Qatran Tabrizi

Qatran Tabrizi (Persian: قطران تبریزی; 1009–1014 – after 1088) was a Persian[1] writer, who is considered to have been one of the leading poets in 11th-century Iran. A native of the northwestern region of Azarbaijan, he spent all of his life there as well as in the neighbouring region of Transcaucasia, mainly serving as a court poet under the local dynasties of the Rawadids and Shaddadids.

Qatran Tabrizi
The Maqbaratoshoara in Tabriz, Iran, where Qatran is buried
The Maqbaratoshoara in Tabriz, Iran, where Qatran is buried
Native name
قطران تبریزی
Born1009–1004
Shadiabad, Azarbaijan, Rawadid dynasty
Diedafter 1088
Ganja, Arran, Shaddadid dynasty

BackgroundEdit

Qatran was born between 1009 and 1014 in Shadiabad, near the city of Tabriz in the northwestern region of Azarbaijan.[2] Shadiabad is mentioned as his hometown in one of his verses, which dismisses other accounts, which calls him by the nisbas of Tirmidhi, Jabali, Jili, Urmawi, Ajali. According to the 15th-century Timurid-era biographer Dawlatshah Samarqandi, the name of Qatran's father was Mansur, but this is not supported by earlier sources. Qatran is given the epithet of "Adudi" in several sources, which has been suggested to be a corruption of Azdi, the name of an Arab tribe which the ruling Rawadid dynasty was descended from.[1]

LifeEdit

 
Map of Azarbaijan and its surroundings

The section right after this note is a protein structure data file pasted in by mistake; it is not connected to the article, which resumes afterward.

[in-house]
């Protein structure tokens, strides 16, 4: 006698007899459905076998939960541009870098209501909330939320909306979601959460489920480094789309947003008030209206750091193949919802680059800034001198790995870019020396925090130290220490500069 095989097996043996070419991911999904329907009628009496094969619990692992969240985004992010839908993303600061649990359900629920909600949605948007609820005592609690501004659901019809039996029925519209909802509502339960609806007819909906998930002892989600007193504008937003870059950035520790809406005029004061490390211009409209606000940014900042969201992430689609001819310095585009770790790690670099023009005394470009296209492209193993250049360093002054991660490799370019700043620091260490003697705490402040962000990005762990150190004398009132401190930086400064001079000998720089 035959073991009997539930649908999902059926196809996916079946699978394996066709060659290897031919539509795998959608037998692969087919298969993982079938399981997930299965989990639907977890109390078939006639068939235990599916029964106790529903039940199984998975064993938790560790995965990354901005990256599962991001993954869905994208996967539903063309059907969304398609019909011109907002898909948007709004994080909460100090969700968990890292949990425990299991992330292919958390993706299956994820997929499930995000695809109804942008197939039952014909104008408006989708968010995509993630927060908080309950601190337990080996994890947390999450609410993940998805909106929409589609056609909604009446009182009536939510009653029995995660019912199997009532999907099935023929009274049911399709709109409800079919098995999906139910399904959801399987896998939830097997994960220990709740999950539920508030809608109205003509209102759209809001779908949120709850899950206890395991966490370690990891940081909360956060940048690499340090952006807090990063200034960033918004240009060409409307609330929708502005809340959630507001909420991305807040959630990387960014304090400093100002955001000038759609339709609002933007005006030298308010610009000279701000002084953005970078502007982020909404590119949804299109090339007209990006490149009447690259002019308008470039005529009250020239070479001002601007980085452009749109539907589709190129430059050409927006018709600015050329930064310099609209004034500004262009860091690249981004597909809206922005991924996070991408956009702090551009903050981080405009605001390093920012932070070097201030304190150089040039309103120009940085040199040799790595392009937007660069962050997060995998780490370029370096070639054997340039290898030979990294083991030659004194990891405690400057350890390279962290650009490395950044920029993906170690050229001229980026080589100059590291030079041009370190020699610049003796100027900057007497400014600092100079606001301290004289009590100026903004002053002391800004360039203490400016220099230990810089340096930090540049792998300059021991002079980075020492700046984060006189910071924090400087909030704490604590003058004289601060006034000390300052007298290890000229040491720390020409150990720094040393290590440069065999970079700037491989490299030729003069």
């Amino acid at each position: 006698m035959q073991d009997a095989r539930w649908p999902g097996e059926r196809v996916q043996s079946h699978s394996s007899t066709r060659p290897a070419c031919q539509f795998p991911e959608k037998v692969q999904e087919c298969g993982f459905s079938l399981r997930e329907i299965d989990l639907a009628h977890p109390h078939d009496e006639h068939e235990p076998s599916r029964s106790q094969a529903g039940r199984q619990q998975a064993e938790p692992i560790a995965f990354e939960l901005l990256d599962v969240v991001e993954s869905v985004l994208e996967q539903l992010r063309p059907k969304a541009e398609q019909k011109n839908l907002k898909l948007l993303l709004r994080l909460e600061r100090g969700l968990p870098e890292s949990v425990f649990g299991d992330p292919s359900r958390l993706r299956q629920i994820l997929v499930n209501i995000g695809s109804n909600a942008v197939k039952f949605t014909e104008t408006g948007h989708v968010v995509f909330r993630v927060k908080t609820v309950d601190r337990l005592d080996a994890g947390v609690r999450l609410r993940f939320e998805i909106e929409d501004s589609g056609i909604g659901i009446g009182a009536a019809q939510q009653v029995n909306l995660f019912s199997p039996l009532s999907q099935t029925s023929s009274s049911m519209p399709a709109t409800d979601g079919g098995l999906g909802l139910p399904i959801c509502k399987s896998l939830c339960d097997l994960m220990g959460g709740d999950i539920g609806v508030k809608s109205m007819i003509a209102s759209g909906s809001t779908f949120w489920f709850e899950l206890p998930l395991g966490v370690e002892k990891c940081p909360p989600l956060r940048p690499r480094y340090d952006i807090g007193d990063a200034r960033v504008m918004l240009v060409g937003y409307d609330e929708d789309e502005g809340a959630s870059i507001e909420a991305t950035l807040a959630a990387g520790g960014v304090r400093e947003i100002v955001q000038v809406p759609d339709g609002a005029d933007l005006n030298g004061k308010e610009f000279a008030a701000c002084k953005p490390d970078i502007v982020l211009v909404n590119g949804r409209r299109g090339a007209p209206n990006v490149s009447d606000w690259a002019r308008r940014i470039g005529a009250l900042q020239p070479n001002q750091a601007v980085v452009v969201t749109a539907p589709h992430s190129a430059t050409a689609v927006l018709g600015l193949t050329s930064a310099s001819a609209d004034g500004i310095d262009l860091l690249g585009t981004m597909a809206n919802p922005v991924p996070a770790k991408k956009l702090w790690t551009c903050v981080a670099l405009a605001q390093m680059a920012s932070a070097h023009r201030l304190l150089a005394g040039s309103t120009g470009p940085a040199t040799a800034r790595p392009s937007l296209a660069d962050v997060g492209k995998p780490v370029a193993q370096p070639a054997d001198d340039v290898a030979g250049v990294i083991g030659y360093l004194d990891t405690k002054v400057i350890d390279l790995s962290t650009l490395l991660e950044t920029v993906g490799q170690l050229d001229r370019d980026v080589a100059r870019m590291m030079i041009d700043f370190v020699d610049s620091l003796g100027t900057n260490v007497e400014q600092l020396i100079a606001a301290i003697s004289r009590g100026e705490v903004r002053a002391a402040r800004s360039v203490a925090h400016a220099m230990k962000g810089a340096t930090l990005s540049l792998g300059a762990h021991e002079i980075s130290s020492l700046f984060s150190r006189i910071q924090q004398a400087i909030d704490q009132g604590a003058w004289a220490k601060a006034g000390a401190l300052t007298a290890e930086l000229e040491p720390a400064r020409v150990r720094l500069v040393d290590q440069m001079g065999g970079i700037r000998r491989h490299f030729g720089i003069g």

Not much is known about the life of Qatran.[1] As a Western Persian who spoke the Iranian dialect of Azari,[2][a] Qatran had some difficulties in understanding "Parsi" (i.e. Dari), the Eastern Persian dialect of Khurasan. This is mentioned in the Safarnama of the Khurasanian poet Nasir Khusraw when he met him in Tabriz in 1046; "He wrote good poetry, but did not know Persian well. He came to me bringing the diwan of Munjik and Daqiqi, which he read with me, questioning me about every passage in which he found difficulty. I told him its meaning and he wrote it down." Dari contained Eastern Iranian words (such as Sogdian), which were unintelligible to a Western Persian like Qatran.[1][4] It was seemingly due to this that Qatran composed a lexicon written in Persian, named Tafasir fi lughat al-Furs, which has not survived.[1] His work is mentioned in the preface of the Persian lexicon of his contemporary Asadi Tusi, which was composed for the educated population of Azarbaijan. Asadi never cites any of Qatran's verses in his lexicon, which further underscores that the intention of the work was to clarify the uncommon words used in Eastern Persian.[1][5][6] With the reunification of Iran by Seljuk Empire in the mid 11th-century, eastern Persian literature had a better opportunity to sway the western provinces.[7][b]